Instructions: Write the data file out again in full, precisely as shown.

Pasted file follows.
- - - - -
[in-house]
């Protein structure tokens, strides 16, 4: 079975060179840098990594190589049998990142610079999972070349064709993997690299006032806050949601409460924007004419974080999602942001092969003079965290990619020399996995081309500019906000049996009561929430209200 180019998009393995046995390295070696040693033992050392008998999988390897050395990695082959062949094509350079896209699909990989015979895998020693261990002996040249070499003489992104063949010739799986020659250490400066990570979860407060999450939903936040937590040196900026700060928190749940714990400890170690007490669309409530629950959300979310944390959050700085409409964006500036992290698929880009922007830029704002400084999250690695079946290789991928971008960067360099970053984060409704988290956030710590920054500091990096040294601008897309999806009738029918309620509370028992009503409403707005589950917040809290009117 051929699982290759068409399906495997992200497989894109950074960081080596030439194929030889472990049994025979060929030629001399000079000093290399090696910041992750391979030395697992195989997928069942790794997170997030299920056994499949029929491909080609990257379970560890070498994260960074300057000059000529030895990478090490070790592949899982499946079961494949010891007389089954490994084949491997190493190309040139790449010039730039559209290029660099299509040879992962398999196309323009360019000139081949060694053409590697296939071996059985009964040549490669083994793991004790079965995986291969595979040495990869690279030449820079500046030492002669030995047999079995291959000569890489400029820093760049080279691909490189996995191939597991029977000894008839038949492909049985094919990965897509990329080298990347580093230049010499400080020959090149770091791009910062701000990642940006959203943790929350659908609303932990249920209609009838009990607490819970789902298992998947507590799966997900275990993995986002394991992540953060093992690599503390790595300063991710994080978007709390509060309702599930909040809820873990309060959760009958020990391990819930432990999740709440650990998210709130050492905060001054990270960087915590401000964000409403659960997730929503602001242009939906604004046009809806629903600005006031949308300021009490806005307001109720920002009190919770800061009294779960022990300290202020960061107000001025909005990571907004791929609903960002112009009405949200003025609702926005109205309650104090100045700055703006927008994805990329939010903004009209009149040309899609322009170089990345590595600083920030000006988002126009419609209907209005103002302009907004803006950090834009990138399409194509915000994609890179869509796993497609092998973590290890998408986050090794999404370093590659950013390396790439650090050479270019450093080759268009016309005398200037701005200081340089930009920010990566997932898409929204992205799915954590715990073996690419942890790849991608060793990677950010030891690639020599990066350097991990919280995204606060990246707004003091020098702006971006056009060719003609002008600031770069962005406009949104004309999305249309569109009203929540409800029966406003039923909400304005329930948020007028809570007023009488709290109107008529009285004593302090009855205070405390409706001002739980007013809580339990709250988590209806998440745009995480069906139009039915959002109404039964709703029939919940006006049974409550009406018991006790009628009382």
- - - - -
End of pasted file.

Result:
[in-house]
């Protein structure tokens, strides 16, 4: 079975060179840098990594190589049998990142610079999972070349064709993997690299006032806050949601409460924007004419974080999602942001092969003079965290990619020399996995081309500019906000049996009561929430209200 180019998009393995046995390295070696040693033992050392008998999988390897050395990695082959062949094509350079896209699909990989015979895998020693261990002996040249070499003489992104063949010739799986020659250490400066990570979860407060999450939903936040937590040196900026700060928190749940714990400890170690007490669309409530629950959300979310944390959050700085409409964006500036992290698929880009922007830029704002400084999250690695079946290789991928971008960067360099970053984060409704988290956030710590920054500091990096040294601008897309999806009738029918309620509370028992009503409403707005589950917040809290009117 051929699982290759068409399906495997992200497989894109950074960081080596030439194929030889472990049994025979060929030629001399000079000093290399090696910041992750391979030395697992195989997928069942790794997170997030299920056994499949029929491909080609990257379970560890070498994260960074300057000059000529030895990478090490070790592949899982499946079961494949010891007389089954490994084949491997190493190309040139790449010039730039559209290029660099299509040879992962398999196309323009360019000139081949060694053409590697296939071996059985009964040549490669083994793991004790079965995986291969595979040495990869690279030449820079500046030492002669030995047999079995291959000569890489400029820093760049080279691909490189996995191939597991029977000894008839038949492909049985094919990965897509990329080298990347580093230049010499400080020959090149770091791009910062701000990642940006959203943790929350659908609303932990249920209609009838009990607490819970789902298992998947507590799966997900275990993995986002394991992540953060093992690599503390790595300063991710994080978007709390509060309702599930909040809820873990309060959760009958020990391990819930432990999740709440650990998210709130050492905060001054990270960087915590401000964000409403659960997730929503602001242009939906604004046009809806629903600005006031949308300021009490806005307001109720920002009190919770800061009294779960022990300290202020960061107000001025909005990571907004791929609903960002112009009405949200003025609702926005109205309650104090100045700055703006927008994805990329939010903004009209009149040309899609322009170089990345590595600083920030000006988002126009419609209907209005103002302009907004803006950090834009990138399409194509915000994609890179869509796993497609092998973590290890998408986050090794999404370093590659950013390396790439650090050479270019450093080759268009016309005398200037701005200081340089930009920010990566997932898409929204992205799915954590715990073996690419942890790849991608060793990677950010030891690639020599990066350097991990919280995204606060990246707004003091020098702006971006056009060719003609002008600031770069962005406009949104004309999305249309569109009203929540409800029966406003039923909400304005329930948020007028809570007023009488709290109107008529009285004593302090009855205070405390409706001002739980007013809580339990709250988590209806998440745009995480069906139009039915959002109404039964709703029939919940006006049974409550009406018991006790009628009382």